In just four years, research published by credible institutions — paired with compelling business results — has contributed significantly to the change in business executive sentiment on gender, cultural and ethnic diversity programs. It’s progressed from a nice-to-have initiative into a must-have operational requirement.
McKinsey’s most recent talent report provides a compelling argument: The top 25% of organizations in both gender and ethnic diversity are more likely to outperform their industry peers on profitability by 33%. Conversely, the bottom quartile of firms in diversity are likely to underperform their peers by 29%. With empirical evidence like this, it’s no surprise that organizations have moved off the sidelines and into action, usually by setting diversity metrics to increase women in management roles and non-Caucasian headcounts.
While diversity goals are quite consistent across industries and geographical areas, diversity strategies can vary greatly. Some companies hire more recruiters to increase the number of diverse candidates at middle and senior levels. But one of the most efficient ideas is to focus on entry-level or early talent hiring and development. Here are some reasons this could make sense for your organization:
It’s the fastest way to make lasting change.
Early talent is a much more diverse population than Gen X or baby boomers, so companies can make broad impacts more quickly by starting at the bottom of the organization. In 2020, we estimate that up to 4.4 million Gen Zers will replace 3.6 million retiring baby boomers — the least diverse sector of the labor force.
Focusing on early talent takes a solid step toward addressing the ‘broken rung.’
Sheryl Sandberg’s LeanIn.org November 2019 report uncovered a disturbing trend revealing how few women progress from individual contributor roles into management, leading to most organizations today having weak female executive pipelines. Sandberg’s organization recommends that hiring more women from more diverse demographics at the entry level is a great start toward long-term improvement in female diversity in the executive suite. As one example, Whirlpool Corporation is actively hiring more women than men at the entry level.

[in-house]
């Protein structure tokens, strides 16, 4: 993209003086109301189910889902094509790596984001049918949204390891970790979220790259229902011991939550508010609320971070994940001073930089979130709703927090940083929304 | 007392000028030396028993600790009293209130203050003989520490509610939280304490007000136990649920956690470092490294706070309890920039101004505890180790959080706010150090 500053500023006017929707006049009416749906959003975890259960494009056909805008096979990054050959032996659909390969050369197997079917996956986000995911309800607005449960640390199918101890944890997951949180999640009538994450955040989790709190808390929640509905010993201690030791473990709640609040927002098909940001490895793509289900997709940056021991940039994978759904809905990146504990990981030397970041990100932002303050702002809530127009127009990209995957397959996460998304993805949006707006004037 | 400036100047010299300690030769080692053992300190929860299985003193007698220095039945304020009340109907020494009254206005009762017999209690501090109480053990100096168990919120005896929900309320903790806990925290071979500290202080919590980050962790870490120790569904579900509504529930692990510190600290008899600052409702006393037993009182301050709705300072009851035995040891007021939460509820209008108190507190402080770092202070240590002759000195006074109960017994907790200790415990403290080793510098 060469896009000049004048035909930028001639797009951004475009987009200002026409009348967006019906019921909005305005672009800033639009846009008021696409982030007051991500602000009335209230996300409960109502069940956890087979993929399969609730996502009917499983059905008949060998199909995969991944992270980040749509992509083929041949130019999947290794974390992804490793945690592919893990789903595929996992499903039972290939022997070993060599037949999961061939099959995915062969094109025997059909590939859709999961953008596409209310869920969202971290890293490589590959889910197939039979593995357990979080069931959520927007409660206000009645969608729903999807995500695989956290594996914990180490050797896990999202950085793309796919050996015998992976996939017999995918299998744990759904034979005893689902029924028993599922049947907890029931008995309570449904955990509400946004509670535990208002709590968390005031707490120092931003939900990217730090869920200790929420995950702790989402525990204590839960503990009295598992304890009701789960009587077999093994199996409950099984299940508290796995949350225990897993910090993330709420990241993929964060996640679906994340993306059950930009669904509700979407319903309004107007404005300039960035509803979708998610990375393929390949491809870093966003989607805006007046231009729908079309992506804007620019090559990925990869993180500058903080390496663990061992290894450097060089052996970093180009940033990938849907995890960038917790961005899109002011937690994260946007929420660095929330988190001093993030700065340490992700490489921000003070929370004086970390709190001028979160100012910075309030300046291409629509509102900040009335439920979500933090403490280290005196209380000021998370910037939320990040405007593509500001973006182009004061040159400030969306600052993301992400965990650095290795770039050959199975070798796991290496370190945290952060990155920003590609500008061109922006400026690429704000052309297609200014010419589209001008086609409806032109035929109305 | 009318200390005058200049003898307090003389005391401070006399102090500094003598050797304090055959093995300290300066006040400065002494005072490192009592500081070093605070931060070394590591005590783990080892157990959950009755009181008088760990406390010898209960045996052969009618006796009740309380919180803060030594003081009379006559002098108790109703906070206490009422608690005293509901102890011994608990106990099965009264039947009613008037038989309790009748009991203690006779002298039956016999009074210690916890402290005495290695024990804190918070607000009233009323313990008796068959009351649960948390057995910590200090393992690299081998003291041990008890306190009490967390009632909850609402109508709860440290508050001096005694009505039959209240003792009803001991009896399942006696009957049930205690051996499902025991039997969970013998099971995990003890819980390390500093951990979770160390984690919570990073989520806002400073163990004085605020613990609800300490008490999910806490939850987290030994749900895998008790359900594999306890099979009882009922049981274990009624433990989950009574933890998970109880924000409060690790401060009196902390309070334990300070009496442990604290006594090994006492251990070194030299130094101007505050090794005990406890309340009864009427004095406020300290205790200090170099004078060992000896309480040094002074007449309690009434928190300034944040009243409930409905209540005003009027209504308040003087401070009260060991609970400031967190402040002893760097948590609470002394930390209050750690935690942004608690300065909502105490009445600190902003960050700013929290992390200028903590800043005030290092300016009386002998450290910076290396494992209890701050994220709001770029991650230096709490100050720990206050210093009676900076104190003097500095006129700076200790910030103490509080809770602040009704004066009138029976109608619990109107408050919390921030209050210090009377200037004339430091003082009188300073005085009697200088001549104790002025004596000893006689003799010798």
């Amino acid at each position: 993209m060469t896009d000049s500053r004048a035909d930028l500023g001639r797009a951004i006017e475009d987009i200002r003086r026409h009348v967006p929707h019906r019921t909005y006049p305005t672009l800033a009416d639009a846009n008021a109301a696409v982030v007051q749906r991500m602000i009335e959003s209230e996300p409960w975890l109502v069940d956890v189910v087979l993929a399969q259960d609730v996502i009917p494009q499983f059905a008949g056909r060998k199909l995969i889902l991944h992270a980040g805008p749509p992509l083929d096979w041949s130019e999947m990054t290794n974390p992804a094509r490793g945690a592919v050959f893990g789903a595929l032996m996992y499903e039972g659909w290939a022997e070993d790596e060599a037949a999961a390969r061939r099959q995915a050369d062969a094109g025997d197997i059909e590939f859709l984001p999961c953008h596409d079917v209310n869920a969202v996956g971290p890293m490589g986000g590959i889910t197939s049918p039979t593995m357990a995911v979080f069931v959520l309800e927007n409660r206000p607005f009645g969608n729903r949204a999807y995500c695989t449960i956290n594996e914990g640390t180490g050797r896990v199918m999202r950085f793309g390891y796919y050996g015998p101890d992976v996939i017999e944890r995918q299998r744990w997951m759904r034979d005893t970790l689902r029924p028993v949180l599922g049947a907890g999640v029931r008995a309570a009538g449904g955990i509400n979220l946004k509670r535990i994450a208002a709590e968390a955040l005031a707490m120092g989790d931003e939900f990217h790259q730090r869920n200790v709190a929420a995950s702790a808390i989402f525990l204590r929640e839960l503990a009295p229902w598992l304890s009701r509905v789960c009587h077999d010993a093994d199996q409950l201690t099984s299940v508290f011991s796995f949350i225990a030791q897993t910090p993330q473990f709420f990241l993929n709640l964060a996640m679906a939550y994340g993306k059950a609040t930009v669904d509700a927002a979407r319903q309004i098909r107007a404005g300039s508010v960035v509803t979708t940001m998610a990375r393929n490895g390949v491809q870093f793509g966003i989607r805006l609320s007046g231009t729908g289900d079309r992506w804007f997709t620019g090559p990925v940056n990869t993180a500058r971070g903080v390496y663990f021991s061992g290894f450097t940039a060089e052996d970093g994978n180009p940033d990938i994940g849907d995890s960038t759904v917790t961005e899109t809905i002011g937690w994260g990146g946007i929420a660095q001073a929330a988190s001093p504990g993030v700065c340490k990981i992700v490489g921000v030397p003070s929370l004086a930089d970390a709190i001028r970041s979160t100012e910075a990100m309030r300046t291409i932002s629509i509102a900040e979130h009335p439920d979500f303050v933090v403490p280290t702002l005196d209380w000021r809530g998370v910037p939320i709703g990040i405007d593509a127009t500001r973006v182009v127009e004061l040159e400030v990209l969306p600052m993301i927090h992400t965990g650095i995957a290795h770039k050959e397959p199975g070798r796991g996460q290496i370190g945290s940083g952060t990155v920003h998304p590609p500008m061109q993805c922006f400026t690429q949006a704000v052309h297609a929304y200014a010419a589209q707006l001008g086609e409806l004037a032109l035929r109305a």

Diversity boosts morale among Gen Y and Gen Z.
There is growing evidence that recruiting early talent from a larger pool of universities across a wider variety of geographies makes a greater contribution to cultural diversity in organizations. And more than any other generation before them, Gens Y and Z appreciate diversity.
While the practices of recruiting early talent remained about the same from 1990 to 2010, the sector is now in a full-blown renaissance thanks to new technology and millennials’ knack for embracing it. Some organizations are much more proactive in the way they recruit soon-to-be college grads, and they leverage online talent marketplaces to increase the volume of diverse applicants. They also find graduates they often couldn’t reach through traditional campus recruitment tactics, especially if that campus is not among the top 50 institutions and not located near a major city.
A recent McKinsey study found that 30% to 45% of the global working-age population is unemployed or underemployed, so clearly, there is more work to do to increase the efficiency of connecting job seekers with employers. This gap is comparable for early talent in the U.S. today: Over 40% are underemployed at graduation.
Many tech and Fortune 500 companies are also accelerating their early talent hiring, and we are seeing a rapid shift from the early adopters to a majority investing in early talent. Now is the time to future-proof your workforce by investing in early talent hiring and development strategies.